The Atacama B-mode Search (ABS) instrument, which began observation in February of 2012, is a crossed-Dragone telescope located at an elevation of 5100 m in the Atacama Desert in Chile. The primary scientific goal of ABS is to measure the B-mode polarization spectrum of the Cosmic Microwave Background (CMB) from multipole moments of about l=50 to l=500, a range that includes the primordial B-mode peak. Unlike most current polarization experiments, ABS features a cryogenic telescope and a warm half-wave plate used to modulate the polarization of the incoming light. The ABS focal plane array consists of 240 pixels designed for observation at 150 GHz by the TRUCE collaboration. Each pixel has its own individual, single-moded feedhorn and contains two transition-edge sensor (TES) bolometers sensitive to orthogonal polarizations. The detectors are read out using time domain multiplexing so that the thermal loading of the readout electronics does not heat the focal plane. I will present early results from the first year of ABS data.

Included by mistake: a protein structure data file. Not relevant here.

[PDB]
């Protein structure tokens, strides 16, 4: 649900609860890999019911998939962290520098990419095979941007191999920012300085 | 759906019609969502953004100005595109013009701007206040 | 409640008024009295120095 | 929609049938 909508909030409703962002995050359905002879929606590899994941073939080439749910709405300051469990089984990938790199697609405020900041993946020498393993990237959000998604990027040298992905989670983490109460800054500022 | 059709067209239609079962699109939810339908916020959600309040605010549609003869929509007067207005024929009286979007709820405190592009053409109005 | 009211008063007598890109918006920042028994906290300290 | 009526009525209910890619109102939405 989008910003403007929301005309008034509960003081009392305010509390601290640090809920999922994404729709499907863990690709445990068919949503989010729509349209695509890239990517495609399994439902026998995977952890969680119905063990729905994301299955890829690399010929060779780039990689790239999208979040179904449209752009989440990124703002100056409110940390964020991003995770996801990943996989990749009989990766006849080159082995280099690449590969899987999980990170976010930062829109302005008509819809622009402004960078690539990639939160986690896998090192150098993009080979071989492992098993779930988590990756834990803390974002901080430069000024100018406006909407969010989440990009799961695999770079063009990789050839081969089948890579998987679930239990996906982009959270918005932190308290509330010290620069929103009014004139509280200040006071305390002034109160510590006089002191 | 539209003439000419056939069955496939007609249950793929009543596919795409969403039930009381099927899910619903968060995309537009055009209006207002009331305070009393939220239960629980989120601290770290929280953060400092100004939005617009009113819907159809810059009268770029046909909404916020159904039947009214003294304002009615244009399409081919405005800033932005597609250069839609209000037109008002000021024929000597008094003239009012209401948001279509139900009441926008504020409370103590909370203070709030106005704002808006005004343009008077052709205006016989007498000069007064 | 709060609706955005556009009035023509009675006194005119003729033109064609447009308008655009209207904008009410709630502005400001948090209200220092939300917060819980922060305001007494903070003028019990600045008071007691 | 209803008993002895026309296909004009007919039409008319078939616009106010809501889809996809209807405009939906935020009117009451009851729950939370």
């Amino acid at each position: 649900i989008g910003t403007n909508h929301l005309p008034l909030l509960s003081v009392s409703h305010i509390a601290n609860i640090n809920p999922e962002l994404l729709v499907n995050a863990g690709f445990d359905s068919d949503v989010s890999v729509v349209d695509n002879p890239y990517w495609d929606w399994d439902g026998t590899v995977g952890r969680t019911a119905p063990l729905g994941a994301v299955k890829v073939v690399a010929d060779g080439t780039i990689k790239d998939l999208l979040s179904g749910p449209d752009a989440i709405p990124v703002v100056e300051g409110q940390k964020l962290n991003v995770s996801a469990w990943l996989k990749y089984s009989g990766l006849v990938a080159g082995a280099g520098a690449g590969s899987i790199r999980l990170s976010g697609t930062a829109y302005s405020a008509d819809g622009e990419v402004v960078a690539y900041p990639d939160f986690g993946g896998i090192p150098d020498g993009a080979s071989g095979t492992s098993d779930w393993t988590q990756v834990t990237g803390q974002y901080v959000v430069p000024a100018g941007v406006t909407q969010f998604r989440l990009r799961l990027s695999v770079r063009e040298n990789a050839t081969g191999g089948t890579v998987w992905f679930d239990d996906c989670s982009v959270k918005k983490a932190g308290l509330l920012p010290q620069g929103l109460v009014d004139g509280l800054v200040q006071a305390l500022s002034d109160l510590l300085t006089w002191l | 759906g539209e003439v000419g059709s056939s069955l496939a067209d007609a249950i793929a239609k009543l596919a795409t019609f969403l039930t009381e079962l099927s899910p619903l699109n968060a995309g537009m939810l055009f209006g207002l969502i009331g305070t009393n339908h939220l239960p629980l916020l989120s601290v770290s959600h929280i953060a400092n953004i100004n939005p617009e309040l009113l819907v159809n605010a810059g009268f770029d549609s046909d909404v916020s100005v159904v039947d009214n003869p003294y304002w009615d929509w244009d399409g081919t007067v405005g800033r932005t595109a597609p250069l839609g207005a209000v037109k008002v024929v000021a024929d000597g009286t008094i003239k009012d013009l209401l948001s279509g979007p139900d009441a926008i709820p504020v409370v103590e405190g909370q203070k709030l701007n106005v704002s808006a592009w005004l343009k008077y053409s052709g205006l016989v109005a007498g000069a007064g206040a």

American Astronomical Society Meeting Abstracts
- Pub Date:
- June 2013